Two of the big issues with the Internet of Things (IoT) are security and manageability. The problem is that the endpoints have to be both light and cheap, yet with increasing intelligence to handle the functions needed in order to lower the bandwidth requirements of the solution. This is true particularly with things like security cameras, which have far higher bandwidth requirements but increasingly includes, by sheer mass, the number of sensors that are being remotely distributed.
Much of the focus has been on the IoT devices, with some emphasis on-premises hubs to connect them. But this has resulted in problems that these hubs cannot seem to properly address, like delivering updates to the vast wealth of existing connected devices that aren’t standards compliant and yet represent much of the existing infrastructure. I’ve felt for some time that what was needed was a cloud-based backend, both so emerging security threats can be addressed in a timely manner and so that control and patching can be adequately handled without forcing an overly rapid replacement cycle on the hubs.
At RSA, Microsoft announced the Microsoft Azure Sphere, which seemed to be almost identical to what I had been thinking was needed. I think this is potentially a game changer for the IoT. Let’s talk about that this week.
Defining the IoT Problemhttps://o1.qnsr.com/log/p.gif?;n=203;c=204663295;s=11915;x=7936;f=201904081034270;u=j;z=TIMESTAMP;a=20410779;e=i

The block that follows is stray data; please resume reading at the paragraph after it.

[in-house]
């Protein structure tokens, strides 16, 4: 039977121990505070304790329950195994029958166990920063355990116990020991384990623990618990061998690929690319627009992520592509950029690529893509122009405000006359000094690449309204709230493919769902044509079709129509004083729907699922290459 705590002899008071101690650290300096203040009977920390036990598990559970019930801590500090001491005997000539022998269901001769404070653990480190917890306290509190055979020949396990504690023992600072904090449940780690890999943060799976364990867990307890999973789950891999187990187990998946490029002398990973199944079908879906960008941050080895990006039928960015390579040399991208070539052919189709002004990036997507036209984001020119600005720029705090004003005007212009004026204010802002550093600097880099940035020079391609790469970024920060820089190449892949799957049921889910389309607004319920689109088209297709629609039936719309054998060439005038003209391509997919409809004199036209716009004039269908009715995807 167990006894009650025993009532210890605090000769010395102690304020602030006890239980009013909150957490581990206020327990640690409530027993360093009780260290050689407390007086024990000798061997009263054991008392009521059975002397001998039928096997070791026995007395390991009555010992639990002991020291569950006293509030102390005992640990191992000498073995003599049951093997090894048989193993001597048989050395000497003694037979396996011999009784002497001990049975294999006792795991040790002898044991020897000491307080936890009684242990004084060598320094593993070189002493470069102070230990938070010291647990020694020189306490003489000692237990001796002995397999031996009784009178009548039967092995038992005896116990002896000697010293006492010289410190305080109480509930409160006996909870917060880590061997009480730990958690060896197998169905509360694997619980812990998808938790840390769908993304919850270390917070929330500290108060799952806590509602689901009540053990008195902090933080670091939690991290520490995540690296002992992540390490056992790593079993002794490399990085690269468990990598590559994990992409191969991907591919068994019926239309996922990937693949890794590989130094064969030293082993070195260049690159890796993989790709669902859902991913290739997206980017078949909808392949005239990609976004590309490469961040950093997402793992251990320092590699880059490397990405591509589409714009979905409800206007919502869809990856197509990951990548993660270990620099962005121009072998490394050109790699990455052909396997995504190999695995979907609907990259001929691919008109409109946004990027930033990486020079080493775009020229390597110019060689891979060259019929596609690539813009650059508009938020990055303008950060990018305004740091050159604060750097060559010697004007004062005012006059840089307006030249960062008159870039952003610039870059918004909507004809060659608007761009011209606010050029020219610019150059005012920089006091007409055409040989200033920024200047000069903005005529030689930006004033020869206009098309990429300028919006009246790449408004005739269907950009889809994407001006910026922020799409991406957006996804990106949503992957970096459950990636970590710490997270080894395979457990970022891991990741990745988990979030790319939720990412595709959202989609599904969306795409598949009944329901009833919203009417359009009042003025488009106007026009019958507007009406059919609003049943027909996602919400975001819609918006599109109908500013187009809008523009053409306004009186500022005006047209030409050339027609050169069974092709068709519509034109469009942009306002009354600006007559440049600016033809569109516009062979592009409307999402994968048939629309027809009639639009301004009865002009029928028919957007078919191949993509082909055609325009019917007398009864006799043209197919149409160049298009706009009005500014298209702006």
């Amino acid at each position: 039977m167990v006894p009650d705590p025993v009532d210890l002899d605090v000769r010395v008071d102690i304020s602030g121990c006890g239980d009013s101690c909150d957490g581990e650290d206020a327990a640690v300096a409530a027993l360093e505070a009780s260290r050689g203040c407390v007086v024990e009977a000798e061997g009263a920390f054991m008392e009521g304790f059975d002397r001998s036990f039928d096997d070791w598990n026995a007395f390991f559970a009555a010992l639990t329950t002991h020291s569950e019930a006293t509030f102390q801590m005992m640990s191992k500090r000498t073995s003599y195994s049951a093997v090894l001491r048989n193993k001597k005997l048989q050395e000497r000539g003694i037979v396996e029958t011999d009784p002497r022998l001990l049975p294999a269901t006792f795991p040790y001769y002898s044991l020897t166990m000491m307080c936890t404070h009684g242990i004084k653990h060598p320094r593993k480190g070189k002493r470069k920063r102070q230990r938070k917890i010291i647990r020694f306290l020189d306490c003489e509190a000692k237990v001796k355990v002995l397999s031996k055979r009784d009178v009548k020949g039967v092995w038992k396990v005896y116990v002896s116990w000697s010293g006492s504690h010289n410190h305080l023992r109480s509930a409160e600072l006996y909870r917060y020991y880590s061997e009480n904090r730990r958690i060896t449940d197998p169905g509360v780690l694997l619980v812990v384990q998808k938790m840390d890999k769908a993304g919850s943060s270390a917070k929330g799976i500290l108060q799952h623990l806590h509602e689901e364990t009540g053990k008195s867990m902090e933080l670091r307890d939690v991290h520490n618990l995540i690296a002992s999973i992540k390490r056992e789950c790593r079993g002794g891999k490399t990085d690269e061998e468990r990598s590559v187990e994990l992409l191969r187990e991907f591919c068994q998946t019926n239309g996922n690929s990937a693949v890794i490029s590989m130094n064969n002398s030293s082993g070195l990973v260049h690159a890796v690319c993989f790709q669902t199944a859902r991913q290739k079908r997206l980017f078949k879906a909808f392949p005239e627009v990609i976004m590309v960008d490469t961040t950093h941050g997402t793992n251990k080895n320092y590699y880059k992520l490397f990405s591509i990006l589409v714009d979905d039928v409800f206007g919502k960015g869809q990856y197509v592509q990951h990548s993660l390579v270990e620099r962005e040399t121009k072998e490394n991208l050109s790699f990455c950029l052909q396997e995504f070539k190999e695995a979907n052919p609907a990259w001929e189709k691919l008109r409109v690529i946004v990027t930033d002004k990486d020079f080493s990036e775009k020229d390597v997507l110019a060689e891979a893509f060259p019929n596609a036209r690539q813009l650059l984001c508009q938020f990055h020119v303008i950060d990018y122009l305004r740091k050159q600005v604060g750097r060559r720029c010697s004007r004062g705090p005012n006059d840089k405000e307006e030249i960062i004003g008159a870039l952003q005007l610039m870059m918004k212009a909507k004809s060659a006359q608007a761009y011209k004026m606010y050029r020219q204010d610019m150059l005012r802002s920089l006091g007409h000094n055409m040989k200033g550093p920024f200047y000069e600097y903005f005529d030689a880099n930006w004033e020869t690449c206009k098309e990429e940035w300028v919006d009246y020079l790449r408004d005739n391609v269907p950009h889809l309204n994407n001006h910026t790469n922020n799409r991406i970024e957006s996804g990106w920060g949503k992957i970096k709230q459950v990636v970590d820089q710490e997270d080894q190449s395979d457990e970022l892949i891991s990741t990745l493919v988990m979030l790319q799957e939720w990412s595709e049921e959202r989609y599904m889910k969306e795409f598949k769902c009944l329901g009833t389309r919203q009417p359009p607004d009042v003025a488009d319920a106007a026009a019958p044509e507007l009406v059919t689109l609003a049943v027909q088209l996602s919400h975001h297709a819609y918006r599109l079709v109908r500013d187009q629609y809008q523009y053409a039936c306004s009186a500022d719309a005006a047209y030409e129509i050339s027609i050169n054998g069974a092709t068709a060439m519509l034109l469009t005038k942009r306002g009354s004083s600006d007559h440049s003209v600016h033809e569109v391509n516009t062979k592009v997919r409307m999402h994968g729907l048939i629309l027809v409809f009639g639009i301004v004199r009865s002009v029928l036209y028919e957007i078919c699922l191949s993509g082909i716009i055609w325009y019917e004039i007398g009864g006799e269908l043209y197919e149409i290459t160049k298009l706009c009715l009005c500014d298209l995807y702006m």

The IoT has a lot of problems. One of the biggest issues is that the existing infrastructure largely remains proprietary and dominated by vendors who build everything from HVAC systems to elevators but don’t believe in interoperability yet. New vendors that do tend to be small and not perceived as enterprise class, which means the move to standards-based systems has been far more glacial than I think most anticipated. We are adding things like connected security cameras and sensors at accelerating rates and so desperately need a way to monitor, secure, update and patch them. Unfortunately, this lack of commonality is creating a huge, largely unmanageable, mess. The result is that the smart IoT deployments tend to be forklift upgrades, where much of the existing infrastructure is ripped out and replaced with a single vendor solution that can be reasonably managed. More common mixed ecosystems become unmanageable messes with outages and security exposures no one wants to talk about.
One of those security exposures is when an IoT device is forced off the network and a rogue clone element is interjected. The network doesn’t know the difference and the site isn’t running something like Varonis to catch the behavior change.
One of the recent visible results of this was a casino that was breached through the pump in its aquarium. Like a lot of sites, this casino didn’t have a network dedicated to IoT and the information surrounding its most valuable customers, the high rollers, was stolen. Whether this was done for business advantage or to steal the identities of these high rollers is unknown, but this beach clearly did a ton of damage to the casino’s reputation and revenue.
What was needed is a solution that could deal in real time with threats, could eventually fix the compatibility problem, and could provide for timely updates and patches.
Microsoft Azure Sphere